How to remember books [Computer Science]


(Marios Daskalas) #1

Hi, I would like to know books for the sole purpose of memorizing books, in particular, Computer Science books. Below I have attached some sample books that I am interested in memorizing. The depth that I want to achieve is to remember the main idea in most paragraphs. In addition, I would love to know what helped you the most when it comes to memorizing books in general. Thanks in advance.



Memory Sports
(selmo'i cu se nintadni) #2

First off, you can probably skip any code. If you absolutely want to memorize a code segment, it would almost certainly be better to just memorize the algorithm instead of the specific java syntax. Google, autocomplete, and familiarity from doing assignments and other stuff will be fine for using the correct syntax.


(Josh Cohen) #3

If you provide a few specific examples of what you’re trying to memorize, people might be able to offer ideas on how to memorize them.

I would start reading the book normally, without focusing too much on memory techniques, writing notes and typing out all the code examples. After the code runs, I would try to explain every detail of the code to an imaginary person to make sure I understand what it’s doing. Then you could add memorization for things that can be put in lists or for any parts that aren’t sticking in memory.

Example: if you find that you aren’t remembering how to create a Java program with an Account class (seen in the table of contents), you could create a journey or story to link together all the steps needed from creating the file, writing the code (getters, setters, or however Java works), to compiling the program and running it.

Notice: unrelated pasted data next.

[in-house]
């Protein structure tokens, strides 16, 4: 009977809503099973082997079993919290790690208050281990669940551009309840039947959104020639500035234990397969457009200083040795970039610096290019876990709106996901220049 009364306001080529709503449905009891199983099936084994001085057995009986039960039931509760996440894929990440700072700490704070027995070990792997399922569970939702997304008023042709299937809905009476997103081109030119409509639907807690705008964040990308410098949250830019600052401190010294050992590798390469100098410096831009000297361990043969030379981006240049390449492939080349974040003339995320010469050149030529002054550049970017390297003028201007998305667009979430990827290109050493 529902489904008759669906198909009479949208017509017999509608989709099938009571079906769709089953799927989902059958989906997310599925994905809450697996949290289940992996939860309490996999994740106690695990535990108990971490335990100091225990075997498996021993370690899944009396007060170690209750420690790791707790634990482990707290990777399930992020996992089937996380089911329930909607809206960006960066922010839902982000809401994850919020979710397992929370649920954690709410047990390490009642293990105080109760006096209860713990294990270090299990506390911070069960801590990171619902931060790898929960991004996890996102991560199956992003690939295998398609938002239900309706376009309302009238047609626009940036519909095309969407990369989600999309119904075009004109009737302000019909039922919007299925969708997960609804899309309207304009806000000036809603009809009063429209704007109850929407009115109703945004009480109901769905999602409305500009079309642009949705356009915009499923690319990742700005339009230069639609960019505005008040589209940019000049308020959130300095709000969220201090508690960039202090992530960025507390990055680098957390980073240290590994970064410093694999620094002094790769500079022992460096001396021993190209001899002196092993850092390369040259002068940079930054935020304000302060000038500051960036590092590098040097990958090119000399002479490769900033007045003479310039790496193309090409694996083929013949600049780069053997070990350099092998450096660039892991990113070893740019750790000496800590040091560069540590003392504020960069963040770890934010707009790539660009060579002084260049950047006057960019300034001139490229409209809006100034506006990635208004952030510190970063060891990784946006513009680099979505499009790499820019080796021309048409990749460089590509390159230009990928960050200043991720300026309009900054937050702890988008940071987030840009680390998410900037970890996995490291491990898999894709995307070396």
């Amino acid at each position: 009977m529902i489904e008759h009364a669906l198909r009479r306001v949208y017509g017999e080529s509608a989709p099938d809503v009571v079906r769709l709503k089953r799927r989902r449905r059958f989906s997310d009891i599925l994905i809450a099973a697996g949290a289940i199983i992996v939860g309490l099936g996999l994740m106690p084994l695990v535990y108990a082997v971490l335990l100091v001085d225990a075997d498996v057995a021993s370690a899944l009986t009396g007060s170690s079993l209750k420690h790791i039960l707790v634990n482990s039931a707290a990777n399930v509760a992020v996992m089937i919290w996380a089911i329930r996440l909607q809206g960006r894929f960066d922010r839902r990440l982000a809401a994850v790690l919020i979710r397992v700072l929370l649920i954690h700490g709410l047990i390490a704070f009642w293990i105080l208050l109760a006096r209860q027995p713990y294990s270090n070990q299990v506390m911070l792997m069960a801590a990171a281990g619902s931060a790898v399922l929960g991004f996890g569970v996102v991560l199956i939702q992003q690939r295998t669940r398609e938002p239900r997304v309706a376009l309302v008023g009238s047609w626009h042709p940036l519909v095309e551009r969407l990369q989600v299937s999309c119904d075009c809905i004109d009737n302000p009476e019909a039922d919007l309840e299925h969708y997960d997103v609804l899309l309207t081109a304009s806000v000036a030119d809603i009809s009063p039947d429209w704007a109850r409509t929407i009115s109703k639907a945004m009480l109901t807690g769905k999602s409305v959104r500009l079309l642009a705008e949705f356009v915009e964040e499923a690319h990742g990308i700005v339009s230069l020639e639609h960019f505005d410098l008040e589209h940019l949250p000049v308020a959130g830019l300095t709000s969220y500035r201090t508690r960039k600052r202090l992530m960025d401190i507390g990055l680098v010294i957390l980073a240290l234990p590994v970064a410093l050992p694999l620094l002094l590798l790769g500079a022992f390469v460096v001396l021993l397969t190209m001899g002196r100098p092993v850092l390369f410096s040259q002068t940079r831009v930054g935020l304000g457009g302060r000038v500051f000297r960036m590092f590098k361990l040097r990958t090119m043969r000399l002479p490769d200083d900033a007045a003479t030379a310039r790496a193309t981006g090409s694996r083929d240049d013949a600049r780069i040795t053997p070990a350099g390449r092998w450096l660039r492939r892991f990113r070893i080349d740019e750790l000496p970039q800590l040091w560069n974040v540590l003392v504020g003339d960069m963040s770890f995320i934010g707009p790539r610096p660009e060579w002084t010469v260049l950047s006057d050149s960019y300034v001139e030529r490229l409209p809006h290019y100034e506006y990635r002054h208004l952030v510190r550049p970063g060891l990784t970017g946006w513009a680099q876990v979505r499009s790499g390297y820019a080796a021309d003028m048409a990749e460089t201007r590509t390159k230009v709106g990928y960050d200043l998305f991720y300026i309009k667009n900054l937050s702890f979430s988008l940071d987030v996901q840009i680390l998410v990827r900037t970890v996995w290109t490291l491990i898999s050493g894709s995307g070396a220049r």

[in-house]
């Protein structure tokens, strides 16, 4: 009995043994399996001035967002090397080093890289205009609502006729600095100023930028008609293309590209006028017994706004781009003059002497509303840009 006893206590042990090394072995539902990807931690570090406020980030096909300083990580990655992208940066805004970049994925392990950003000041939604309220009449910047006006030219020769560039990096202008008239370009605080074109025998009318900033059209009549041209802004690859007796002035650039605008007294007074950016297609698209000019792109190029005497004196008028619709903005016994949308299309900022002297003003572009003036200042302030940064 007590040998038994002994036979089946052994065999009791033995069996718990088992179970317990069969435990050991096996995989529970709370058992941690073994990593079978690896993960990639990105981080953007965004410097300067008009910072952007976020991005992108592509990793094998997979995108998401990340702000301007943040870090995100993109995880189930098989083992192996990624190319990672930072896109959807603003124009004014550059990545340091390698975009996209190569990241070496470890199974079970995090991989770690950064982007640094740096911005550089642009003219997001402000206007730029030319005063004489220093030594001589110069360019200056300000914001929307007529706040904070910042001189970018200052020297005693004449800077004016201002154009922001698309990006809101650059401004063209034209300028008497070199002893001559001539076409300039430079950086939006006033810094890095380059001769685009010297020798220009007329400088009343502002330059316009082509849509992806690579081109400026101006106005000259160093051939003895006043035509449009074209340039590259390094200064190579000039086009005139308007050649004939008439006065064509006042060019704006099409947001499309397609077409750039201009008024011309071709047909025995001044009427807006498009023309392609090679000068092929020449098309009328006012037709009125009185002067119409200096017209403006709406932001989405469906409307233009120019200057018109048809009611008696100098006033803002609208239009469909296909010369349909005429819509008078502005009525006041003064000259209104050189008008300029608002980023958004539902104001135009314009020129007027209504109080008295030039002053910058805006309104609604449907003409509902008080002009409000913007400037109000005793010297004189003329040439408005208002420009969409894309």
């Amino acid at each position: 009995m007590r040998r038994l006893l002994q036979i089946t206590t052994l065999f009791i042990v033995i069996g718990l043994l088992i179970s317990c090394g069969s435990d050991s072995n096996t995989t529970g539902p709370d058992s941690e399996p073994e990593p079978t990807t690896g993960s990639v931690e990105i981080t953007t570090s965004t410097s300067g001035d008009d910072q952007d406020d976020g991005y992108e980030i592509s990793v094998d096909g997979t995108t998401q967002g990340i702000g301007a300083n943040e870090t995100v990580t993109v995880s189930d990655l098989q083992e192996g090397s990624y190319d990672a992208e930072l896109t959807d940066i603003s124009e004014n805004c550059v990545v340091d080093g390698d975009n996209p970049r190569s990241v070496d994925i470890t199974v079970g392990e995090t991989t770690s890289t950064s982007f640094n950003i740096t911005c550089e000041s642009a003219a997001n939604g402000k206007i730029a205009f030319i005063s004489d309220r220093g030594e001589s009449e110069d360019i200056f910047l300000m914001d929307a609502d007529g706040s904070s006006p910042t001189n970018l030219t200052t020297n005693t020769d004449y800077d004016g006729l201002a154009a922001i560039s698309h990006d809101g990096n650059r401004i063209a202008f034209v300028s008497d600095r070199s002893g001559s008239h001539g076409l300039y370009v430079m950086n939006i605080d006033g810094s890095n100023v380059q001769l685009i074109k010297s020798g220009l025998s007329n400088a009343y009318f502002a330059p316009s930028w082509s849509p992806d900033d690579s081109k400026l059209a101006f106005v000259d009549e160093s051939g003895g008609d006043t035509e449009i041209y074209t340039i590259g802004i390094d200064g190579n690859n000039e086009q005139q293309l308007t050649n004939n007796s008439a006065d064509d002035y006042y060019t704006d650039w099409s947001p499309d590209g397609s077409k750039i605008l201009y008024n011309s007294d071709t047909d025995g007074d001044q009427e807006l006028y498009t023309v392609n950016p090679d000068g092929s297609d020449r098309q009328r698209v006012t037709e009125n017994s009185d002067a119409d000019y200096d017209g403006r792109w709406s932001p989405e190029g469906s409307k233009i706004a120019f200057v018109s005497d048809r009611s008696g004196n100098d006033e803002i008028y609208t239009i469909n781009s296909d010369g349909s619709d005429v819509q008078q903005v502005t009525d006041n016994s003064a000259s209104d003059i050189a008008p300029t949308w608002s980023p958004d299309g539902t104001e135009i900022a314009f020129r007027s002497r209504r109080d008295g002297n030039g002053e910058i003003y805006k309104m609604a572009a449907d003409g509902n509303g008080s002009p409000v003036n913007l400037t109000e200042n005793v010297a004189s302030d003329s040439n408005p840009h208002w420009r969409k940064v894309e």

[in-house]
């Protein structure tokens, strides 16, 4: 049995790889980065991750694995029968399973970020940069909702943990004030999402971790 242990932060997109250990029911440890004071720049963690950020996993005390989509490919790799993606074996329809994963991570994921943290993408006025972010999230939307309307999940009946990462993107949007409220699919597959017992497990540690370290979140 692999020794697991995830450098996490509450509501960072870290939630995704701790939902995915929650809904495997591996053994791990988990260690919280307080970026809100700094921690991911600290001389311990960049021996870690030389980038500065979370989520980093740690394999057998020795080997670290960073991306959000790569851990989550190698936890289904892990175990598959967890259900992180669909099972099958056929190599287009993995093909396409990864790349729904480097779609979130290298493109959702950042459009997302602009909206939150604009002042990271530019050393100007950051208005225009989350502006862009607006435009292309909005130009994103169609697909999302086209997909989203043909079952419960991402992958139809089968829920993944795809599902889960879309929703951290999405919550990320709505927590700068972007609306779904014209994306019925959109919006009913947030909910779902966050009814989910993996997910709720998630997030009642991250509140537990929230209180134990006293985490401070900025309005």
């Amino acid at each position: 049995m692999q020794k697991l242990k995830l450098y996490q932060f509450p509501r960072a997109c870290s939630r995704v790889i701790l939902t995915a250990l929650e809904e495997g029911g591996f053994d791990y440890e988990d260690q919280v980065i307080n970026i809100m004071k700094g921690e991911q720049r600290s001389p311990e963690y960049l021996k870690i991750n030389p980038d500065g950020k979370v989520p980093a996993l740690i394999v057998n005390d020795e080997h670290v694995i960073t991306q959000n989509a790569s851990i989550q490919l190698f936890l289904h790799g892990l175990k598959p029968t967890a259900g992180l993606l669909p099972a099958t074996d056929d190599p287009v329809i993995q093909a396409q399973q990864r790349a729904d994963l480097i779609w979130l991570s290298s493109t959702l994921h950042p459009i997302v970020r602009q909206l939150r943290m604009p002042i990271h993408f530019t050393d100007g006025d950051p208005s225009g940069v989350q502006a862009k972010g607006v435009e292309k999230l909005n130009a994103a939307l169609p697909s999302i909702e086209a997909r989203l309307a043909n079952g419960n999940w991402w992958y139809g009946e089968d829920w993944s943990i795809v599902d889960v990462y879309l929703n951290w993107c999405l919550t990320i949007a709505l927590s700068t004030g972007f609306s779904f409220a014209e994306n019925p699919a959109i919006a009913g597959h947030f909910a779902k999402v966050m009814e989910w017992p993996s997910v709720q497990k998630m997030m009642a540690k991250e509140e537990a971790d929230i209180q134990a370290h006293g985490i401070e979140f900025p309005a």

The process of typing out the code and running it is good for memorization, because there will be bugs and other problems that won’t be apparent just from reading the book. I think that the more painful a bug is, the more memorable the solution will be. :slight_smile:

I was looking through what I could see of the Java book, and you probably don’t need to memorize statements like “constructors cannot return values”. If you work through the exercises, you’ll probably pick up information like that without extra effort.

Memory techniques work well for things that can be put in lists. Here’s an example of a list you might find in a computer science book and how you could memorize it with a simple peg list:

OSI model:

Peg # Peg image Fact Mnemonic image
1 Candle Physical layer Burned by a candle while getting a physical at the doctor’s office
2 Swan Data link layer Data from Star Trek tying up a swan with chain links
3 Butterfly Network layer A butterfly getting tangled up in network wires
4 Sailboat Transport layer A sailboat being sent through a Star Trek transporter
5 Hook Session layer A hook lifting up a band at a jam session
6 Elephant Presentation layer An elephant giving a presentation on a projector
7 Boomerang Application layer Throwing a boomerang at a phone (app / application)

Using spaced repetition on the memorized material will also help.


(Marios Daskalas) #4

Thank you for your answer @Josh , that helped me. However, I am looking for a book that is designed for the sole purpose of memorizing other books. Do you have anything in mind? To become more specific let’s say that you want to memorize the first chapter of the “Software Engineering Design: Theory and Practice” book which you can see as a preview.


(Josh Cohen) #5

Where is the preview chapter? I didn’t see it on that page.


(Marios Daskalas) #6

Let’s analyze this sample that I found from this book. @Josh


(Josh Cohen) #7

The way I would do it is translate the dense text into bullet points with simple language:

There are 3 types of problems, and it’s important to distinguish between them:

  • well-defined problems – clearly defined goals with understood constraints
  • ill-defined problems – ambigous, but they can sometimes be turned into well-defined problems
  • wicked problems – no single problem formulation exists, no definite solutions, any solutions are not deemed correct or incorrect but only good or bad. Solutions often aren’t known until after the problem is solved.

The process of extracting that information from the text (along with an explanation to an imaginary person) helps with memorization. Then mnemonic images could be used to save the three keywords (“well”, “ill”, “wicked”) that will help to recall the definitions if they come up on a test.